I thought the article did a great job of explaining UDTs, and then explaining the pros and cons. I was aware of the pros, but not so aware of the cons.
I wanted to reply to the comment: "The real feature missing is the ability to modify the type and have it propagate to all the tables. With that one change they go from ugly to interesting."
My experience doesn't negate the above comment, but it does apply. I use ERwin (data modeling software capable of creating database-generating scripts) to generate my databases. I use ERwin not just the first time an application goes live, but most of the time I make changes to the database. The entire database is re-created from scratch, and the data is copied from the old database to the new.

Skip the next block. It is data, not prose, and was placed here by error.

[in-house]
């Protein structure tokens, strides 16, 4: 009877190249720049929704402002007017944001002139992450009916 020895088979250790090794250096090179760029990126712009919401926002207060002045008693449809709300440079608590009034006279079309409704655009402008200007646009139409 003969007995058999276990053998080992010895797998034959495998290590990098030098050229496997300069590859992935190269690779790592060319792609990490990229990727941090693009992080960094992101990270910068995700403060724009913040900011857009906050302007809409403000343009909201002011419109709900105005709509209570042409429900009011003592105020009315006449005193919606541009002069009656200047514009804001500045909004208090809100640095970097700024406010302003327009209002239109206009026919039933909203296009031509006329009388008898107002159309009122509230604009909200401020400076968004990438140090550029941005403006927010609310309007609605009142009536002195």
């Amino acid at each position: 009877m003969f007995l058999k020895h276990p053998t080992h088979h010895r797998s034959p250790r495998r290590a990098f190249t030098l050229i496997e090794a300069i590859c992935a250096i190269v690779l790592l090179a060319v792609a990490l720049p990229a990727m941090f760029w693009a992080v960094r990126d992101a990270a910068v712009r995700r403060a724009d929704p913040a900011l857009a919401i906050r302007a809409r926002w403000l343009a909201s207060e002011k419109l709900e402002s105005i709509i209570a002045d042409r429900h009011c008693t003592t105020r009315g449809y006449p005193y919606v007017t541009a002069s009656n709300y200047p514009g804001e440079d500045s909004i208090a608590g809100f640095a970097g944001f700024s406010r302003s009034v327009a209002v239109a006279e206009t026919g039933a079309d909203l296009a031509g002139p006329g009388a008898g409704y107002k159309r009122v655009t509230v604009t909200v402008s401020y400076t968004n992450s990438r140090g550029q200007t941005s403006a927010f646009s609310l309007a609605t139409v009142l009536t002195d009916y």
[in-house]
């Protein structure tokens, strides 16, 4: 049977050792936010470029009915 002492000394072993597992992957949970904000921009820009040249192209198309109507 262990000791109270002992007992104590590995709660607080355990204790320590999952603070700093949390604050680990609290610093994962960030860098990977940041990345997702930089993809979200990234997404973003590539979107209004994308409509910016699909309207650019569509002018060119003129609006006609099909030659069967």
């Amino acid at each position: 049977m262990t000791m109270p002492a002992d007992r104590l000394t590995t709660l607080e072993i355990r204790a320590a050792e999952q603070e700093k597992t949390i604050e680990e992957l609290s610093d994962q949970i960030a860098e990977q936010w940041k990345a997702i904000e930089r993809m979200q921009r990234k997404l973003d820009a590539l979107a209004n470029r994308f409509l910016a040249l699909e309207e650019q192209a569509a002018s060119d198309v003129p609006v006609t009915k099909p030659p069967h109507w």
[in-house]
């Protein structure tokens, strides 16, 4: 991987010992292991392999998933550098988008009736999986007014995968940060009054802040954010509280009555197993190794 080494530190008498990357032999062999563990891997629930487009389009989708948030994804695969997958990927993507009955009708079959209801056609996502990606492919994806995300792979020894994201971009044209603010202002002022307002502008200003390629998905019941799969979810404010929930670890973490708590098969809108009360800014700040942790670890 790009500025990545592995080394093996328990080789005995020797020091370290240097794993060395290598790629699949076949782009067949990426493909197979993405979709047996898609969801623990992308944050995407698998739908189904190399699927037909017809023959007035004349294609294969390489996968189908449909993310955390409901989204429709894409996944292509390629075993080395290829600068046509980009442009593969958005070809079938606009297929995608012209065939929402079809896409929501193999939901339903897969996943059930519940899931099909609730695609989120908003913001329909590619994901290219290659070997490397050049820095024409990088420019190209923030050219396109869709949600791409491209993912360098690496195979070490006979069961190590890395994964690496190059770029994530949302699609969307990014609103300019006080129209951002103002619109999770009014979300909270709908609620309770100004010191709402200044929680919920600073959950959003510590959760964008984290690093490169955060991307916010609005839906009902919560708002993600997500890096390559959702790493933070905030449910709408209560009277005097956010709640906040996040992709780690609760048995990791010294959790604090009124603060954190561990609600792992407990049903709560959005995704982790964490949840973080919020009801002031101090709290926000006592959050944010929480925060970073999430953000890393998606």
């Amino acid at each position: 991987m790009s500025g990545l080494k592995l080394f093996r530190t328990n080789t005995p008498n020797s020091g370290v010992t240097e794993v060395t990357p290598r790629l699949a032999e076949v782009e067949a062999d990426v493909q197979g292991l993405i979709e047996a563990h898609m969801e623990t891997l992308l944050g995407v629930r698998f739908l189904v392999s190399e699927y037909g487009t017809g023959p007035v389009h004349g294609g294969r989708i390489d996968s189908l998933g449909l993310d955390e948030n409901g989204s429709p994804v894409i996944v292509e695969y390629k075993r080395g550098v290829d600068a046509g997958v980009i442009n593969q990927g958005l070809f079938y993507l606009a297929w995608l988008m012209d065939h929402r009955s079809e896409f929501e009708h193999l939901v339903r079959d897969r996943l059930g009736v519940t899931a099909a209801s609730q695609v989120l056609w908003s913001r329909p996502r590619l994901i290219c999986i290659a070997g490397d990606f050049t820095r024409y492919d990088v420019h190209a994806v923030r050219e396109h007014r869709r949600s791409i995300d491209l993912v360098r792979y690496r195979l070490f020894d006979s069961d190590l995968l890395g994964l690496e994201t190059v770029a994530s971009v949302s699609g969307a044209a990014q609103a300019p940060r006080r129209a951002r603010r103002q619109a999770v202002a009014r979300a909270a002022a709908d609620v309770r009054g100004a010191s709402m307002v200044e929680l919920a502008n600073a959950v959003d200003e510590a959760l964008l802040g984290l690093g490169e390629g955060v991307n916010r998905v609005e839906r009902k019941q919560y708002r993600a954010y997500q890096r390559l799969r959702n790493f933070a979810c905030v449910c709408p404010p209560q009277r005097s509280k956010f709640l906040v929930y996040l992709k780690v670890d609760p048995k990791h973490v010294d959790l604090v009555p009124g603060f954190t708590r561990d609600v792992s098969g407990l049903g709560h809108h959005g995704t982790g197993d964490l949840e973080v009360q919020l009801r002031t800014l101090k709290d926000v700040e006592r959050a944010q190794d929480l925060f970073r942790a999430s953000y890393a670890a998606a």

I use the equivalent of UDTs within ERwin (in some situations, not for all columns). So, when I change a definition of a UDT within ERwin and then re-generate the database, the change is effectively propagated to all the tables. After reading the article and the comments, I think of my approach as a way to get the best of both worlds--assuming you can have the luxury of creating a production database from scratch when changes are needed. (Our databases are not 24x7. They are needed strictly during normal business hours.)